Tuesday, October 12, 2010

On Marriage

7 October

As we were chatting Z and I got on to the topic of marriage. She mentioned that she already had children when she started working on her Ph.D. While her husband was supportive he was a traditional (Moslem or Malay) husband. That is, she handled the child care and house cleaning. Her comments led to a conversation on ethnic and gender roles – specifically roles. She said that in one her classes a student from Saudi Arabia observed that Saudi men cook (or at least her husband cooks). Apparently in his writings the Prophet said something to the effect that cooking/preparing food was men’s work. (Sorry that I am not precise – I never thought to take notes. After all I was there to say hello and have a friendly conversation.) This aspect of Islam has not taken hold in Malaysia, but at least one Muslim staff member had a husband who stayed at home and took care of the house and children.

Z. observed that she knew a number of Asian women who had married Caucasian men. She speculated that the Asian women wanted a spouse who did not expect them to conform to traditional roles. We were less successful in coming up with a reason why the men married Asian women – perhaps they are less aggressive than Western women. I suspect that it is also a matter of opportunity.

One cannot talk of marriage in Malaysia without considering polygamy. When I was in Malaysia in 1971 I stayed with a woman whose neighborhoods included man’s two wives. As I recall I was told that they fought loudly and often. A few years later we were on a small boat crossing Lake Toba. An Indonesian pointed out Malaysian men who came aboard with his wives carrying this and that and he carried nothing. Among more catty persons the belief was that the men depended on the earning of their wives.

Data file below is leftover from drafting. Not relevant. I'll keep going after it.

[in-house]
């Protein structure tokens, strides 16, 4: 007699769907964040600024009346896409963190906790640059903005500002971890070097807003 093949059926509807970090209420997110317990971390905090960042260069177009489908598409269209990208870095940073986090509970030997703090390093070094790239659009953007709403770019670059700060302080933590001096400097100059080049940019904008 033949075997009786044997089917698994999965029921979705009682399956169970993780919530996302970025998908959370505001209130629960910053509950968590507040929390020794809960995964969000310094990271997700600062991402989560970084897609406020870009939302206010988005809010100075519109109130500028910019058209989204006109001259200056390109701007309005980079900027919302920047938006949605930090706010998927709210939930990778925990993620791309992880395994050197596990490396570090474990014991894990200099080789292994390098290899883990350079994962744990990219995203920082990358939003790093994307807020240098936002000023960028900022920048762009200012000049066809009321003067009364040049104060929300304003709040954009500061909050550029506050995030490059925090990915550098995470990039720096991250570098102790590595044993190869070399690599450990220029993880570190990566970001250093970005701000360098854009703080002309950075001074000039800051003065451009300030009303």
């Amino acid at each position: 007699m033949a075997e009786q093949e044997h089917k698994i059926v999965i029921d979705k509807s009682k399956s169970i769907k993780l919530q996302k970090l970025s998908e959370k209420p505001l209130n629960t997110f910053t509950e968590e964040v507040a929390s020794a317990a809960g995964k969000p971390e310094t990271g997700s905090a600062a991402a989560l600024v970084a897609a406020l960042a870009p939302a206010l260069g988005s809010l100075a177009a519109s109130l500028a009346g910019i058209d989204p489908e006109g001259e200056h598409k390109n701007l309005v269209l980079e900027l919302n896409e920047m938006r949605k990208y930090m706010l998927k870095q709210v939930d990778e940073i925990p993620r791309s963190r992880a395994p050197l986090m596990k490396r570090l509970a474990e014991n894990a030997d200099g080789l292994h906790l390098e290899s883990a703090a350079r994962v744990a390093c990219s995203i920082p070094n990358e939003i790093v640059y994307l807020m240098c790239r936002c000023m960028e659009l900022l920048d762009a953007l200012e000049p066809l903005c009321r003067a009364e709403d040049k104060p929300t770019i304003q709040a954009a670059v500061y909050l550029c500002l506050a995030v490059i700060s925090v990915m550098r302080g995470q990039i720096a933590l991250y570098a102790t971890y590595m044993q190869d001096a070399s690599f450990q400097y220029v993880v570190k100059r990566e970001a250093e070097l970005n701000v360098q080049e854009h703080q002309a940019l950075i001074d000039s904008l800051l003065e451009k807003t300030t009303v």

Last year when I was visiting Sisters in Islam I spoke with M. about polygamy. While polygamy was permissible to Muslim men they have to treat their wives equally. She noted that was impossible especially if one went beyond the equality of resources. For example, one may think about who is there to comfort or care for an ill spouse. Just as all unhappy families differ (Tolstoy’s observation) all polygamous unions probably have their own dynamics. I thought that maybe second wives got the worse end of the bargain, but it probably depends on if the wife lives in the “neighborhood” or “in a different port.” Z. said that the Kanita at USM had done a study of first wives and found that they lost resources (financial and emotional) when the husband took a second wife.

For a different point of view I have had conversations with women who grew up in Africa. They observed that marrying a second wife rather than divorcing the first provided the latter woman as she aged.

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